Karina Kunka ’19 and Jessie Griffith ’19 are conducting research at Kenyon that may help NASA grow microbes on Mars. If their lab work produces a microbe that grows under Mars-like conditions, it could give NASA clues to designing experiments that detect life on Mars.
“Further ahead, lab evolution could generate microbes that help Mars colonists form an ecosystem to support humans,” said Joan Slonczewski, Robert A. Oden Jr. Professor of Biology, who is mentoring the student researchers together with Dr. Shiladitya DasSarma, a colleague at the University of Maryland School of Medicine.
Kunka and Griffith, both molecular biology majors, started their research in the spring semester and continued it as Summer Science Scholars. A combination of a $5,000 NASA grant and matching funds from the College will pay for Kunka, from Moseley, Virginia, and Griffith, from Luckey, Ohio, to continue the study for nine weeks next summer in DasSarma’s lab.
“It was my hope and dream that this kind of lab research would happen,” Griffith said. “I am surprised that it happened so soon [in my career].”
A long-term experimental evolution of this particular strain of Halobacterium has never been done. The strain survives in extreme cold and at salinity levels higher than ocean water, and Griffith and Kunka are studying what changes will occur in the strain after they grow 500 generations of it under acidic conditions and iron stress. It takes about three days to grow one new generation of Halobacterium.
“We are still in the phase where these guys can be frustrating because they take longer to grow to an optimal density where we can measure them," Kunka said.
“Dr. S was with us through the whole process, all the way. She was a big, huge help,” Griffith said of Slonczewski’s guidance. Griffith and Kunka work in Slonczewski’s lab almost every day and often Skype with DasSarma to discuss their progress.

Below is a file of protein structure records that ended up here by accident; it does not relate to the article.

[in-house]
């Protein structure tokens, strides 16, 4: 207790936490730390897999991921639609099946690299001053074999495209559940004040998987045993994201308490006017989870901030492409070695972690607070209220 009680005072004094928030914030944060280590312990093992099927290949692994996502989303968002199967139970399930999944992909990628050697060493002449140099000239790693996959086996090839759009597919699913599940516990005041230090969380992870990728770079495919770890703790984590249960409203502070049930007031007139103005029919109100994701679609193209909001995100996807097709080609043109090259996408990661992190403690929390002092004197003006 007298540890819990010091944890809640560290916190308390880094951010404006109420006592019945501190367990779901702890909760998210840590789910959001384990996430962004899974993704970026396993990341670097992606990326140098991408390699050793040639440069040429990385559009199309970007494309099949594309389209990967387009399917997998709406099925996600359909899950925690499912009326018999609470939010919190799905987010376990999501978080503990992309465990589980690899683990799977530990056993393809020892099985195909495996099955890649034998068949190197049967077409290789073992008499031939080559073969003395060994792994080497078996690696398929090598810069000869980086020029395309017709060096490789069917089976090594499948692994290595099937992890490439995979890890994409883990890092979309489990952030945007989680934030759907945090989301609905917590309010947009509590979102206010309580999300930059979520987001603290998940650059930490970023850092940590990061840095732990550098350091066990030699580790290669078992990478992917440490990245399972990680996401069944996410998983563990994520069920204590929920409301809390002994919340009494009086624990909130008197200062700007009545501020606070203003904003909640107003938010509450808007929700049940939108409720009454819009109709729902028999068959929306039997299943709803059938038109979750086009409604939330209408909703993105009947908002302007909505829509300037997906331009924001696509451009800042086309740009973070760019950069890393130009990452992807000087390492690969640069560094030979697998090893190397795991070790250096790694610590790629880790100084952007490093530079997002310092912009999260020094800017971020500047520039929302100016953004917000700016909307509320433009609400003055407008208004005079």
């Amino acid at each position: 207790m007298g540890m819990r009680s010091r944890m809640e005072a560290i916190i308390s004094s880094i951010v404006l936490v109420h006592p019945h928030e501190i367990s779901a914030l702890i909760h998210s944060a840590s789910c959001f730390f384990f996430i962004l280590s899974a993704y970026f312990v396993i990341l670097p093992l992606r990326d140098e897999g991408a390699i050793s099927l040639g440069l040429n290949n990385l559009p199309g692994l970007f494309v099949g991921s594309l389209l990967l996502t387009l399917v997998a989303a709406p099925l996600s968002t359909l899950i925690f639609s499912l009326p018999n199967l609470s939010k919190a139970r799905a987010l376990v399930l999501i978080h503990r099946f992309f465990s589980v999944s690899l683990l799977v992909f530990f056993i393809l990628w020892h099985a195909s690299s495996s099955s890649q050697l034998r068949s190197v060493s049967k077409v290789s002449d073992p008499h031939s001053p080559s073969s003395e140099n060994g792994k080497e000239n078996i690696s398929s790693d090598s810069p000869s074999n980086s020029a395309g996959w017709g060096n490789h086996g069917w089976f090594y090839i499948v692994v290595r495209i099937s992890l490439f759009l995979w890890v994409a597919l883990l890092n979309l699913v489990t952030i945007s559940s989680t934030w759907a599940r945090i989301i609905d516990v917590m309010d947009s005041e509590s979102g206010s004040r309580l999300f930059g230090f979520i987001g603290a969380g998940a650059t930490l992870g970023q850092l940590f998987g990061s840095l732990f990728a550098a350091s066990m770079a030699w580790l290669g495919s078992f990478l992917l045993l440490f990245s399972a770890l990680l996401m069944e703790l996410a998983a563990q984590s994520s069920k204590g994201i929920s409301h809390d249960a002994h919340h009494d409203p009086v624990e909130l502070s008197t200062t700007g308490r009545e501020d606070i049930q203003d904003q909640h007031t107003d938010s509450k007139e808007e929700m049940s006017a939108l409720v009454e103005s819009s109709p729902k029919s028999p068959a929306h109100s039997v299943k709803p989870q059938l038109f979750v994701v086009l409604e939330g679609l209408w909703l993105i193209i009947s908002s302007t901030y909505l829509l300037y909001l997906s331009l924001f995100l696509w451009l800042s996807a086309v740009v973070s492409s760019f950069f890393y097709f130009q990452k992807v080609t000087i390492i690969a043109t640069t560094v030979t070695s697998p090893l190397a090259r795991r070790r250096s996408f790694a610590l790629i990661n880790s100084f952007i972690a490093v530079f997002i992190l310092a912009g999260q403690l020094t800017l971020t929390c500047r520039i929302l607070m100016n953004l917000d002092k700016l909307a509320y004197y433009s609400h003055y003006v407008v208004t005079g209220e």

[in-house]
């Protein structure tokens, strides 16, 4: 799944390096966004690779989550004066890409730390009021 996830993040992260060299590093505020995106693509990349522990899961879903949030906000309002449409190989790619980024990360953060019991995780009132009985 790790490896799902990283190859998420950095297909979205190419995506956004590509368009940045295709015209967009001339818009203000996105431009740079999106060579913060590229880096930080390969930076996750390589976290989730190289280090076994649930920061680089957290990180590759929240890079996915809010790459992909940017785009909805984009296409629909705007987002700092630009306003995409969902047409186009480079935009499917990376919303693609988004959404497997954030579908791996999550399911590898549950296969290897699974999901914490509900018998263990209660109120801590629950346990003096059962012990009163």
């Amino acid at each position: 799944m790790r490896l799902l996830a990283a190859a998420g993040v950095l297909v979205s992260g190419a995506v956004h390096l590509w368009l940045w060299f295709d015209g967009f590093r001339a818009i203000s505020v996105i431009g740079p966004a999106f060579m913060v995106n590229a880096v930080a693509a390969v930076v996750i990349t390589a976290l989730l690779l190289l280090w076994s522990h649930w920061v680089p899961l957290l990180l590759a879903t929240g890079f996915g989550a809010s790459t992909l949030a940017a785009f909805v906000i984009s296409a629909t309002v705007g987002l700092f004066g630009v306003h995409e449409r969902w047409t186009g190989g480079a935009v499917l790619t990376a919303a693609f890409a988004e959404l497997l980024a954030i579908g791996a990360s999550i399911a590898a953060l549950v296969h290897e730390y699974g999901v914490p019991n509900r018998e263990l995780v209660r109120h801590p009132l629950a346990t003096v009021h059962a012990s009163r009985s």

DasSarma, who has experience with this type of microbe, is helping Kunka and Griffith interpret the results of evolutionary changes in its genetic code, since the organism has more than a single chromosome on which mutations may occur.
Griffith and Kunka have been part of Slonczewski’s lab since their first semester at Kenyon, when Slonczewski hired them for her lab cleaning crew and integrated them into the research environment with upperclass students. Slonczewski’s lab focuses on the experimental evolution of E. coli across thousands of generations. Both Kunka and Griffith also have worked on Slonczewski’s E. coli experiments and have co-authored papers about those findings.
“Within two years, they have become accomplished scientists who mentor other students as well,” Slonczewski said.
Griffith works as a lead tutor for other students. “The spirit of collaboration gets passed down,” she said. Kunka is a teaching assistant in a biology lab class for first-years and sophomores. “Lab work is what I’m really interested in, so I want to help other people in the lab,” Kunka said.